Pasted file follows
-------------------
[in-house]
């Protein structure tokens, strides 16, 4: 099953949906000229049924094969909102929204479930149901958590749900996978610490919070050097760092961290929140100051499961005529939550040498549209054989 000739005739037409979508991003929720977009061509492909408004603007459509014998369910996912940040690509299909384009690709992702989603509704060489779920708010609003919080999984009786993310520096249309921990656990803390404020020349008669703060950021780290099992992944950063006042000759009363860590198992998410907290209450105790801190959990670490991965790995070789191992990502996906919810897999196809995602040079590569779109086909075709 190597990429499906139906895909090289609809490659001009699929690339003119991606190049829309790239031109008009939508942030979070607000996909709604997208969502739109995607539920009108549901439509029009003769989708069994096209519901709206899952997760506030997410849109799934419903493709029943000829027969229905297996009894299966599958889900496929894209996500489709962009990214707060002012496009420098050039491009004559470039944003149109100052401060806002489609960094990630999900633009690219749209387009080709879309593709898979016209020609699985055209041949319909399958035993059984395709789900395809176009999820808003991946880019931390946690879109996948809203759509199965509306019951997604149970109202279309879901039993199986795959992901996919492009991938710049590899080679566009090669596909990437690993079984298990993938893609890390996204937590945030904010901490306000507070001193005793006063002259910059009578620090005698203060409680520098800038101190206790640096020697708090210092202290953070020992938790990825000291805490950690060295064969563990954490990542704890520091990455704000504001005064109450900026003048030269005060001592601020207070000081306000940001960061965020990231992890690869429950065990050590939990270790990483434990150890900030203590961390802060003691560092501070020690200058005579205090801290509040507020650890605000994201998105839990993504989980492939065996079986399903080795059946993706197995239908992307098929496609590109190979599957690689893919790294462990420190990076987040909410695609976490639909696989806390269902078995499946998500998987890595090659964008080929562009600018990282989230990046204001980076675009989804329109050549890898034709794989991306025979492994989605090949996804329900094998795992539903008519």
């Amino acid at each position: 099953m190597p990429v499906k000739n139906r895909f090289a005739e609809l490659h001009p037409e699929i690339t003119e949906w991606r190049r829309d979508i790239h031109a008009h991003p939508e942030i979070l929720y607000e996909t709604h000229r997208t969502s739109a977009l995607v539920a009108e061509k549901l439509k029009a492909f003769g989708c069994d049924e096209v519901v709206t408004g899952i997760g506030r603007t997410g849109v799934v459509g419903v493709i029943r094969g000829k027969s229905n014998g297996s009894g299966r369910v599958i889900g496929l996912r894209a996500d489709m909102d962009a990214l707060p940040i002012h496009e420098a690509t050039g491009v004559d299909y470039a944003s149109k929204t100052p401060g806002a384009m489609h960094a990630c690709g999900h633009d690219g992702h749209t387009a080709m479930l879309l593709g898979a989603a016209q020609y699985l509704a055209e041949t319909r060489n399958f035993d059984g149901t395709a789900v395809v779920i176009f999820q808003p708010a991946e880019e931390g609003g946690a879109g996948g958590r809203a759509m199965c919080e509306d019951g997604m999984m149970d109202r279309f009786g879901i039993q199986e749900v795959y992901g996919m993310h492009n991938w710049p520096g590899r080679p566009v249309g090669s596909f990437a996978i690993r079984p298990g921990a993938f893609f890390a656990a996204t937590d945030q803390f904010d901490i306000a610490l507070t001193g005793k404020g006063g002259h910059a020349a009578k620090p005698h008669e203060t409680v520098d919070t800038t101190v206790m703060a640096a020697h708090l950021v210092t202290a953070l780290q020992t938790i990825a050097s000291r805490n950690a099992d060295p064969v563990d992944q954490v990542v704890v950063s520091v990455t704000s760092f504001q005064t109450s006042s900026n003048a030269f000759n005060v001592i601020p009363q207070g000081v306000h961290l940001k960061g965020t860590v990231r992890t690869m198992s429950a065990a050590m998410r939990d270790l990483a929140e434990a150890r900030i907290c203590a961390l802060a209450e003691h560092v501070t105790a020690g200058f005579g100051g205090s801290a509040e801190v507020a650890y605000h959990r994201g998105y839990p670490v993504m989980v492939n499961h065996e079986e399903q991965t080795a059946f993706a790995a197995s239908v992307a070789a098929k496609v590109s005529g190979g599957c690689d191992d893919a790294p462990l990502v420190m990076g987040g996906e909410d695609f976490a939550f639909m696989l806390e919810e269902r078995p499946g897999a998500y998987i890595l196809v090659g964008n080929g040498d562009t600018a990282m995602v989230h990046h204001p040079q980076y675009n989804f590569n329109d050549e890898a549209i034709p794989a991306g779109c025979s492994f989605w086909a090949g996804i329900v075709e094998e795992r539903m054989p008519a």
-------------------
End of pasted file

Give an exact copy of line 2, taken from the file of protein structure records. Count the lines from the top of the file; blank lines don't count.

């Protein structure tokens, strides 16, 4: 099953949906000229049924094969909102929204479930149901958590749900996978610490919070050097760092961290929140100051499961005529939550040498549209054989 000739005739037409979508991003929720977009061509492909408004603007459509014998369910996912940040690509299909384009690709992702989603509704060489779920708010609003919080999984009786993310520096249309921990656990803390404020020349008669703060950021780290099992992944950063006042000759009363860590198992998410907290209450105790801190959990670490991965790995070789191992990502996906919810897999196809995602040079590569779109086909075709 190597990429499906139906895909090289609809490659001009699929690339003119991606190049829309790239031109008009939508942030979070607000996909709604997208969502739109995607539920009108549901439509029009003769989708069994096209519901709206899952997760506030997410849109799934419903493709029943000829027969229905297996009894299966599958889900496929894209996500489709962009990214707060002012496009420098050039491009004559470039944003149109100052401060806002489609960094990630999900633009690219749209387009080709879309593709898979016209020609699985055209041949319909399958035993059984395709789900395809176009999820808003991946880019931390946690879109996948809203759509199965509306019951997604149970109202279309879901039993199986795959992901996919492009991938710049590899080679566009090669596909990437690993079984298990993938893609890390996204937590945030904010901490306000507070001193005793006063002259910059009578620090005698203060409680520098800038101190206790640096020697708090210092202290953070020992938790990825000291805490950690060295064969563990954490990542704890520091990455704000504001005064109450900026003048030269005060001592601020207070000081306000940001960061965020990231992890690869429950065990050590939990270790990483434990150890900030203590961390802060003691560092501070020690200058005579205090801290509040507020650890605000994201998105839990993504989980492939065996079986399903080795059946993706197995239908992307098929496609590109190979599957690689893919790294462990420190990076987040909410695609976490639909696989806390269902078995499946998500998987890595090659964008080929562009600018990282989230990046204001980076675009989804329109050549890898034709794989991306025979492994989605090949996804329900094998795992539903008519």